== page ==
Archive for February, 2011

Torn Tongue: Verbs Beginning With "G"

Friday, February 25th, 2011
Previously we talked about verbs in Torn Tongue.  Here are some vocabulary verbs (that have counterparts as nouns) beginning with "G."


English ......................... Torn Tongue
to give ............................ em
to govern ........................ affi
to grip ............................ araq
to group, to gather ........... emu
to grow ........................... amu
to guide .......................... afala

Torn Tongue: Verbs Beginning With "G"

Friday, February 25th, 2011
Previously we talked about verbs in Torn Tongue.  Here are some vocabulary verbs (that have counterparts as nouns) beginning with "G."


English ......................... Torn Tongue
to give ............................ em
to govern ........................ affi
to grip ............................ araq
to group, to gather ........... emu
to grow ........................... amu
to guide .......................... afala

High Eolic word of the day: lin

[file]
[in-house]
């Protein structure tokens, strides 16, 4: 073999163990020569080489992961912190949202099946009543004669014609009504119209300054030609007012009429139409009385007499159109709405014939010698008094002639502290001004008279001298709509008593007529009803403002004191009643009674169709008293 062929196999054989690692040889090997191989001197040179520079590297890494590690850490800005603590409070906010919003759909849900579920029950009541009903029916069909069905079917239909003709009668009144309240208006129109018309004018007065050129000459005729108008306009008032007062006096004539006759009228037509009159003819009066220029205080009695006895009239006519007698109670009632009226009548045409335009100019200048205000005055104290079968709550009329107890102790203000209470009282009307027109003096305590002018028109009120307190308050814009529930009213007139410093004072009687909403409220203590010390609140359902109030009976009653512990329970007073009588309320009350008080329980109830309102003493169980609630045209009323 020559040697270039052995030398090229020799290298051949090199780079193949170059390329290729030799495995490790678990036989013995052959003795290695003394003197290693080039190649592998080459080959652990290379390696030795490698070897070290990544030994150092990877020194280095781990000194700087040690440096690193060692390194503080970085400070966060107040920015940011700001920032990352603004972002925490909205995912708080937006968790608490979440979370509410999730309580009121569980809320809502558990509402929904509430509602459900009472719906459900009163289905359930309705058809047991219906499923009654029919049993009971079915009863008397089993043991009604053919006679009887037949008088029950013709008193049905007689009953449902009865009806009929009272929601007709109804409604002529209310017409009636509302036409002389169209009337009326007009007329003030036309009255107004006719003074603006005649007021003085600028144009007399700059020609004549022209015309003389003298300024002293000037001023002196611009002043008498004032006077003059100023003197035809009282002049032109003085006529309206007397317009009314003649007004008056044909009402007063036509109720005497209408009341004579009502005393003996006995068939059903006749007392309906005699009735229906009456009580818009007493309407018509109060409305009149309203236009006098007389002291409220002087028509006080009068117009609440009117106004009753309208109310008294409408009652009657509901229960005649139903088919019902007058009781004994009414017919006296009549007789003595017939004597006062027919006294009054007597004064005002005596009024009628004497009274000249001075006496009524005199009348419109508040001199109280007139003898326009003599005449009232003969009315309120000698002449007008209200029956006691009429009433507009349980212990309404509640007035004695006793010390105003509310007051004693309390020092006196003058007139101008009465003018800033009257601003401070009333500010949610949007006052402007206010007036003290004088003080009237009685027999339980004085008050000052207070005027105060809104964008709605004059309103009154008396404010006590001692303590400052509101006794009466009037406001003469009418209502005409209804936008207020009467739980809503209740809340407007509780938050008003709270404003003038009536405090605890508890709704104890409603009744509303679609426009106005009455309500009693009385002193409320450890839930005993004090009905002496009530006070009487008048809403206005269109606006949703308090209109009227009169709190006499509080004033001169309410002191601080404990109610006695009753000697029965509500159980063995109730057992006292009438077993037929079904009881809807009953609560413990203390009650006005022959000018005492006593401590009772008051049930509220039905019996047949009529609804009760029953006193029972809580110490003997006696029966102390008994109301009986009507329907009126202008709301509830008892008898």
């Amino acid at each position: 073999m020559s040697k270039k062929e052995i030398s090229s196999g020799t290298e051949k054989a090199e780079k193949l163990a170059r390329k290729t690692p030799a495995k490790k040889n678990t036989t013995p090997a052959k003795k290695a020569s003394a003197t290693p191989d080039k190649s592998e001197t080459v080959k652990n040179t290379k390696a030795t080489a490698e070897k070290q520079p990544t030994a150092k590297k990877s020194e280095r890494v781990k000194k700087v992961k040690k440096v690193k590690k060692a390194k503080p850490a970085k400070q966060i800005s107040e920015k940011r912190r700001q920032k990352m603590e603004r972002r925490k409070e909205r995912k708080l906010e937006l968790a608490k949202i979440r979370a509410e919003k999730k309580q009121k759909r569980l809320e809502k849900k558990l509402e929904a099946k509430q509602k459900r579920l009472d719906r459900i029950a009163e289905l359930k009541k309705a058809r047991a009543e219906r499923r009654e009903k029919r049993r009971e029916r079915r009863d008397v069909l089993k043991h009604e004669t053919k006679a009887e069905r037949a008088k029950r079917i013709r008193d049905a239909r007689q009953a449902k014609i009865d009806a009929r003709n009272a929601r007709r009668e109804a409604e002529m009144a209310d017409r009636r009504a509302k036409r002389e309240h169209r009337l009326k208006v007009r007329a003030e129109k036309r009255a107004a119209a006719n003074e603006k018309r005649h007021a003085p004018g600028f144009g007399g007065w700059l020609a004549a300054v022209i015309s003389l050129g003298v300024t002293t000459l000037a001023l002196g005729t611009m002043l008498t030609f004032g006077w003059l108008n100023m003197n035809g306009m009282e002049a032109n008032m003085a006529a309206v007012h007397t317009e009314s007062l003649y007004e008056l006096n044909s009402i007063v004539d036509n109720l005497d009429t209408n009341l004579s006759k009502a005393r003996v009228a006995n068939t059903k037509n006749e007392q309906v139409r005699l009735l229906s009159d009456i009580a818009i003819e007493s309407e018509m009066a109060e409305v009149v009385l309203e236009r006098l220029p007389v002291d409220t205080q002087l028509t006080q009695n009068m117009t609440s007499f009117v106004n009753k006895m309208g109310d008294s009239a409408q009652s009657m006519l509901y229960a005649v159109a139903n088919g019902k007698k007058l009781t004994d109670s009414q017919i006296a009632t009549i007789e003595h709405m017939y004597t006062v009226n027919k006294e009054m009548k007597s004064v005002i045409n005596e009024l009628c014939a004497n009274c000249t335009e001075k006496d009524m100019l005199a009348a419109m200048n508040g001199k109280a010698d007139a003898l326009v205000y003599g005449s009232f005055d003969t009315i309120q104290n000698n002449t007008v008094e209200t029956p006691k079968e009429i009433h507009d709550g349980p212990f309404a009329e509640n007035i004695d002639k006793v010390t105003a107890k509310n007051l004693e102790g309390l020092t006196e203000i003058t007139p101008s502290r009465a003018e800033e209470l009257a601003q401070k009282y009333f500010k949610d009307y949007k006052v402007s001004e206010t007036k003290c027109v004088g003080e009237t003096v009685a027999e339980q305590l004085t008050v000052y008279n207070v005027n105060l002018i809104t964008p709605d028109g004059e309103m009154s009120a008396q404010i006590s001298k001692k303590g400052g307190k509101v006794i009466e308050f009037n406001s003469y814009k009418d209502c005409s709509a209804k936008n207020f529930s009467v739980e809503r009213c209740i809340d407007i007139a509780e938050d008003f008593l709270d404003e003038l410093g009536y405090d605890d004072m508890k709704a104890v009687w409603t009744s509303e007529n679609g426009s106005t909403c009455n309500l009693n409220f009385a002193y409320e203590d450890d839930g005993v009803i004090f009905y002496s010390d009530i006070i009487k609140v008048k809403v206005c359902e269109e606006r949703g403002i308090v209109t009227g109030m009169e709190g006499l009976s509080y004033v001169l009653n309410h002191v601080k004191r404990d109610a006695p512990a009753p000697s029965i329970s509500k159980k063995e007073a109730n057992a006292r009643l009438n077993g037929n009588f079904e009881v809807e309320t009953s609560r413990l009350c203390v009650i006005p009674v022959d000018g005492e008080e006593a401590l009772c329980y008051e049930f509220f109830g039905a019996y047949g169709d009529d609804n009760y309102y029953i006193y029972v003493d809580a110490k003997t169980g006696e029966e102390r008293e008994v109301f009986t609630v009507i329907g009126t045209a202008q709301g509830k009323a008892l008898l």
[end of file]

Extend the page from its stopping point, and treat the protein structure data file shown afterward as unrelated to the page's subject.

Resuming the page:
Friday, February 25th, 2011

lin (noun or quantifier): hundred, a hundred; a hundred men. Also occurs as a personal name, Lindut (or Linas).

lind-á langa ngúrnam veláyarcalá
hundred-PL also see.PERF.TRANS fire.Deity.ACC.PL
“hundreds more have seen the flames of the Deity”
(Taršemâ, Arûm 2: 2)

Listen to the example sentence here: W_HE_040_lin_example

lin can be used both as a stand-alone noun and as a numeral (as in rattásuralin ‘a hundred soldiers’). The personal name Lindut, also occurring in the form Linas, is quite popular in Eoleon, as are names derived from other numerals (such as Ngurnas from ngurn ‘twelve’ and Lárindas from lárind ‘thousand’). They should probably interpreted in the sense of bestowing upon the bearer of the name the qualities or capabilities that can be expected of a (group of) X people, such as “[powerful like] a hundred [men]“.

Lunparolo "Moonspeak"

Thursday, February 24th, 2011
I am looking for feedback. Yeah, please don't shoot me for using Esperanto; I have a similar conlang called Lesani, based on Swahili, that becomes an auxlang of the African Federation in the mid 21st century and is one of the three official languages on humanity's first colony in another solar system. That one is much cooler, I swear.




On 2087-01-05, the Lunar Assembly convened for the first time. The first question to be decided was the matter of official language: there were 11 settlements on Earth's moon, with five languages between them. As a joke, one delegates suggested Esperanto; other delegates took his proposal seriously, and on 02-09 the Assembly voted to use the language as the "unofficially official auxiliary" through the end of 2088. The experiment proved successful, and Esperanto was adopted as the Assembly's official language on 2089-02-21: records of the Assembly would be published in Esperanto rather than French, Japanese and English.